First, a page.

Is there a gap which reductionist models of consciousness cannot cross? Lots of people find the idea that we are "nothing but" biological computers to be distasteful. How can all these profound feelings and experiences be just an epiphenomena (love that word) of goopy nerves as such? Distasteful as it sounds to some, this explanation may, however, still be true. Or it may be that other levels of explanation are required. These explanations can be scientific and empirical and don't ask for the "immortal soul" of traditional religions, yet aren't quite as stridently minimalist as classic reduction. This is a new domain for me and I knew, when I started writing my book, that I would eventually have to look into the emerging field of "consciousness studies." My friend in the philosophy department here, Brad Weslake, teaches a course on philosophy of mind, and recommended the now-famous paper by Joseph Levine on explanatory gaps in explanations of consciousness. I provide the link here for others to peruse and think about, too. So what are you: a computer, a receiver, or an emergent set of dynamical processes that cannot be predicted by just your atoms? What else did I leave out?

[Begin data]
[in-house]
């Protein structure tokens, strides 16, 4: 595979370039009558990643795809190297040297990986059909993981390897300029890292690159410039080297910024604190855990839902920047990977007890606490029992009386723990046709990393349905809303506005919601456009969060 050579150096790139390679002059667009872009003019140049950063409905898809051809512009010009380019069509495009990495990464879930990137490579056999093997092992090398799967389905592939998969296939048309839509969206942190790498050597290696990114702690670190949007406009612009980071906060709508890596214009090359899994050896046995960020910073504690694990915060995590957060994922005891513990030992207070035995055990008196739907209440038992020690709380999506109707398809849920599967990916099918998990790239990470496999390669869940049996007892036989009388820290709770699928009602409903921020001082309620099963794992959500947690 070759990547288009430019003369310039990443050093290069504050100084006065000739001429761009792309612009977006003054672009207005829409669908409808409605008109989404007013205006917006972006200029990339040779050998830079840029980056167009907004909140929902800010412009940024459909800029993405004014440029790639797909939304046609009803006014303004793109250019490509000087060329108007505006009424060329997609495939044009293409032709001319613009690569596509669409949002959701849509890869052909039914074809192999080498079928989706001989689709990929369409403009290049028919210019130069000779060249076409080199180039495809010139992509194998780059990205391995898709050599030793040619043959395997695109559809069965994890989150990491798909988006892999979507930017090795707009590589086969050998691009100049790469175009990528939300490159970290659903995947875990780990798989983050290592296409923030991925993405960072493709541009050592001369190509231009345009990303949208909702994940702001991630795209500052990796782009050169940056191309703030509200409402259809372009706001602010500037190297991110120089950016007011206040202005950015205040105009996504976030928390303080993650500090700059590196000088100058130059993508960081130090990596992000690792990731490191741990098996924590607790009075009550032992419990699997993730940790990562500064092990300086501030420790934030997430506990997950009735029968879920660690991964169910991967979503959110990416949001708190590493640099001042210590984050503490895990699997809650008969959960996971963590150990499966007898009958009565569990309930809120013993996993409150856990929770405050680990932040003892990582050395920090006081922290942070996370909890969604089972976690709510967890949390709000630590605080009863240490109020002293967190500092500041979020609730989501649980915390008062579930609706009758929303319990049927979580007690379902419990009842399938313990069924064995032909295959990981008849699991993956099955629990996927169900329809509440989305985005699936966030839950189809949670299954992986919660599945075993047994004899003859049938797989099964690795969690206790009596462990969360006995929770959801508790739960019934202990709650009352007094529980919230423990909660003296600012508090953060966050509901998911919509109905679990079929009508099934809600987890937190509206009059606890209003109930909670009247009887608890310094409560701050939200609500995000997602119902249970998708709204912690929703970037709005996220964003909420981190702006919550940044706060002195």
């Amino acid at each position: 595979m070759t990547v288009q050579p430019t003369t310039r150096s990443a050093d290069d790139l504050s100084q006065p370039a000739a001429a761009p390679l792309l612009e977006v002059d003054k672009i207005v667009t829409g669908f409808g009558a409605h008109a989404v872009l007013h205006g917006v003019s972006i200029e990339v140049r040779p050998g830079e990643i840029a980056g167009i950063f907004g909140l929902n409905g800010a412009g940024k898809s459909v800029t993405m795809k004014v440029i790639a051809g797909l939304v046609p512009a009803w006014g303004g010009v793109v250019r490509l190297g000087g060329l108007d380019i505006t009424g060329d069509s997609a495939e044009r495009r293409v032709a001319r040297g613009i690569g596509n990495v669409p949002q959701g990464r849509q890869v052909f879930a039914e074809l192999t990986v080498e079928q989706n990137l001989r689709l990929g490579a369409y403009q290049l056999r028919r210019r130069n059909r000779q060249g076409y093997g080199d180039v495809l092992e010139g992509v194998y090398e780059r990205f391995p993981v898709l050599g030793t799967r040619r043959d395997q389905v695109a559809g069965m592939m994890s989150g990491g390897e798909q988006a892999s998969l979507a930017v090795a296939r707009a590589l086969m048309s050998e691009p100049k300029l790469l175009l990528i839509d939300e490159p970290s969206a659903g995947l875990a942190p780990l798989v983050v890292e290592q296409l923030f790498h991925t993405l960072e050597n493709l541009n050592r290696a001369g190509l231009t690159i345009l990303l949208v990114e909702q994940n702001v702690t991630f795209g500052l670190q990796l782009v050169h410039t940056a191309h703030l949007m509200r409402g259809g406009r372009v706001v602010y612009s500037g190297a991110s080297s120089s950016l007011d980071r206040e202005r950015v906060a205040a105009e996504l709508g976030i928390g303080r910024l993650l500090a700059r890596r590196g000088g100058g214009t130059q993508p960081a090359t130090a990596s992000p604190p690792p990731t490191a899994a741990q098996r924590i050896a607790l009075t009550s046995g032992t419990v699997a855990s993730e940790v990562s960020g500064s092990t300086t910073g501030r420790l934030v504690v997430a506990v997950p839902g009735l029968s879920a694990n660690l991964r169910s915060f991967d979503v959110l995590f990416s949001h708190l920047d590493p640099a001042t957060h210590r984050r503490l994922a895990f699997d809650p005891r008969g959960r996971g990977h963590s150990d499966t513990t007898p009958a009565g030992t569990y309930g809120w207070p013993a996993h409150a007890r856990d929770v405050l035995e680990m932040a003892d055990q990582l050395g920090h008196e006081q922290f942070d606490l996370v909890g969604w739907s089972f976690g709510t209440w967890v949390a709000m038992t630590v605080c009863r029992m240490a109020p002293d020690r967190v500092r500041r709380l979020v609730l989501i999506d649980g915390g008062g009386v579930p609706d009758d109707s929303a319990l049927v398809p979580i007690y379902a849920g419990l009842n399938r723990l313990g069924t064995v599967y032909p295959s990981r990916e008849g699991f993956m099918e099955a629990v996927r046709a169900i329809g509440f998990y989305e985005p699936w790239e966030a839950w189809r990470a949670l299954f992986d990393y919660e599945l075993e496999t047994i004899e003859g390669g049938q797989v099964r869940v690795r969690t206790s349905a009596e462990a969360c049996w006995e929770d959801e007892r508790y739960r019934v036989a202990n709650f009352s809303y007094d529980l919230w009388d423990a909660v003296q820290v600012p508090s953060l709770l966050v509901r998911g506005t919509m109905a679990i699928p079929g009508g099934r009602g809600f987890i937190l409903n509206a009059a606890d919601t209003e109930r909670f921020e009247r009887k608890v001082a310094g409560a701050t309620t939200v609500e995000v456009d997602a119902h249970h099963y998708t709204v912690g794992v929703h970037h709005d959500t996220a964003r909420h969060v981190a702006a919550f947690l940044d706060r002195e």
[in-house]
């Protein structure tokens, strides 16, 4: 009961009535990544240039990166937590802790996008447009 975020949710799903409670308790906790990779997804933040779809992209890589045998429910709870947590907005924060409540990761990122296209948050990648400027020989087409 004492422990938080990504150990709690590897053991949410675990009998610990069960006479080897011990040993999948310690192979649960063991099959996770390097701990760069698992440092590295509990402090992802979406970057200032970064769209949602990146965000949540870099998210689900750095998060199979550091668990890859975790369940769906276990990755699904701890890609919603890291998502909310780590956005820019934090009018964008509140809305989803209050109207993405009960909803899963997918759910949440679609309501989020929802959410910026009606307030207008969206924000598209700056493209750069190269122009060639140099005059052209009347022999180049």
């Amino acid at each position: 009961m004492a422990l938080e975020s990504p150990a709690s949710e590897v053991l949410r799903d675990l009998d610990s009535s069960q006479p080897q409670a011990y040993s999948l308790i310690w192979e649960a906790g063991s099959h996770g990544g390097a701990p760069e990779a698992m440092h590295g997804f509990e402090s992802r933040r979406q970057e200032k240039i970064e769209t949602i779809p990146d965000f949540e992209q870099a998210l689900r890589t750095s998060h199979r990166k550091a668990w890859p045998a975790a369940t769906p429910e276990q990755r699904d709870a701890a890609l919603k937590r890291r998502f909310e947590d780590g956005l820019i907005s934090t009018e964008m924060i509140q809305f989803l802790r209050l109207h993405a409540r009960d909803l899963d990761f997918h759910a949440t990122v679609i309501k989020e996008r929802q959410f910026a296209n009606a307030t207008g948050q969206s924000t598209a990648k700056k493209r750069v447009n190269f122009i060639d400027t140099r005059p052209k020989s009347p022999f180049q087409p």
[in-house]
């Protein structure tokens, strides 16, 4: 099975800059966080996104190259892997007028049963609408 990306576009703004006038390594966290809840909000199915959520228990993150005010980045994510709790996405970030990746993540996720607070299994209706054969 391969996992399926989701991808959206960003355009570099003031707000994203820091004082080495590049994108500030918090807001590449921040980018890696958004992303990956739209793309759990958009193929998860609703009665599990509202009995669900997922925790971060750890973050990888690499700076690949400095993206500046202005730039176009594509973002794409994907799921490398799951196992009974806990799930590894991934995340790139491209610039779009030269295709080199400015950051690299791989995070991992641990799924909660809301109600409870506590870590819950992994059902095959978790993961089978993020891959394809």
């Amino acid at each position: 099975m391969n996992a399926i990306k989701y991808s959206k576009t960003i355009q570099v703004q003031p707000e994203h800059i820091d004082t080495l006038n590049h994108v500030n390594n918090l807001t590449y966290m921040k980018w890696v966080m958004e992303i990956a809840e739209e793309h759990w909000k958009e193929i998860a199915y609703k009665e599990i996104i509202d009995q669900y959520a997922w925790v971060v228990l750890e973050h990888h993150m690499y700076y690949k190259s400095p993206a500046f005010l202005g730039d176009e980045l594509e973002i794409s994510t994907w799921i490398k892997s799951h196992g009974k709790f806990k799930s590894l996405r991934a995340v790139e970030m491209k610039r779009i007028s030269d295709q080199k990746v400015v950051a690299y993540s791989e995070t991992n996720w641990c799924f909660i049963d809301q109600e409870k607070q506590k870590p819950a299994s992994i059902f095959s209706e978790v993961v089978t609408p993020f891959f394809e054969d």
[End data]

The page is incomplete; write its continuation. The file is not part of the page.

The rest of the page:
Adam Frank is a professor of astrophysics at the University of Rochester who studies star formation and stellar death using supercomputers. His new book, “The Constant Fire, Beyond the Science vs. Religion Debate,” has just been published. He will be joining Reality Base to post an ongoing discussion of science and religion—you can read his previous posts here, and find more of his thoughts on science and the human prospect at the Constant Fire blog.